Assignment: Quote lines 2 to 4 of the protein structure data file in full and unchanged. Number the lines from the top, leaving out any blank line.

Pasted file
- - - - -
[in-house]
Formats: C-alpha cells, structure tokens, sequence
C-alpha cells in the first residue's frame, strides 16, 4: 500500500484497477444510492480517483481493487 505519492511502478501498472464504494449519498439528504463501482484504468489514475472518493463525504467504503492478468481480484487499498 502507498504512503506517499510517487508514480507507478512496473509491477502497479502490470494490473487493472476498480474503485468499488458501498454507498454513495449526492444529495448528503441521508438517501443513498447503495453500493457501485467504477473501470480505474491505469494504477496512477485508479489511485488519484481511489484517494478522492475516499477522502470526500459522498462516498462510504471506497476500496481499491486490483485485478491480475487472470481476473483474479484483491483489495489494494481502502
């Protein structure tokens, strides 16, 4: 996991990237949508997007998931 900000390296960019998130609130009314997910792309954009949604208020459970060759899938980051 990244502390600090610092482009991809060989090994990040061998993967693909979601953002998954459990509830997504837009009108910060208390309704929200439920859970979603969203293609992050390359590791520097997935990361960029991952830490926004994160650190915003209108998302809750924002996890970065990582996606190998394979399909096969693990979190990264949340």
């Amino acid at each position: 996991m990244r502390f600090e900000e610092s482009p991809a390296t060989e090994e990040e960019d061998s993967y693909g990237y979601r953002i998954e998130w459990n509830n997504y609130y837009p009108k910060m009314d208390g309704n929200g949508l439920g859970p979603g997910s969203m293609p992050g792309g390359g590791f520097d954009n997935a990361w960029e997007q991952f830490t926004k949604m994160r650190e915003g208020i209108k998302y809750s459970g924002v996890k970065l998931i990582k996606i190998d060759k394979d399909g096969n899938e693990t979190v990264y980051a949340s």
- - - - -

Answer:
Formats: C-alpha cells, structure tokens, sequence
C-alpha cells in the first residue's frame, strides 16, 4: 500500500484497477444510492480517483481493487 505519492511502478501498472464504494449519498439528504463501482484504468489514475472518493463525504467504503492478468481480484487499498 502507498504512503506517499510517487508514480507507478512496473509491477502497479502490470494490473487493472476498480474503485468499488458501498454507498454513495449526492444529495448528503441521508438517501443513498447503495453500493457501485467504477473501470480505474491505469494504477496512477485508479489511485488519484481511489484517494478522492475516499477522502470526500459522498462516498462510504471506497476500496481499491486490483485485478491480475487472470481476473483474479484483491483489495489494494481502502
């Protein structure tokens, strides 16, 4: 996991990237949508997007998931 900000390296960019998130609130009314997910792309954009949604208020459970060759899938980051 990244502390600090610092482009991809060989090994990040061998993967693909979601953002998954459990509830997504837009009108910060208390309704929200439920859970979603969203293609992050390359590791520097997935990361960029991952830490926004994160650190915003209108998302809750924002996890970065990582996606190998394979399909096969693990979190990264949340």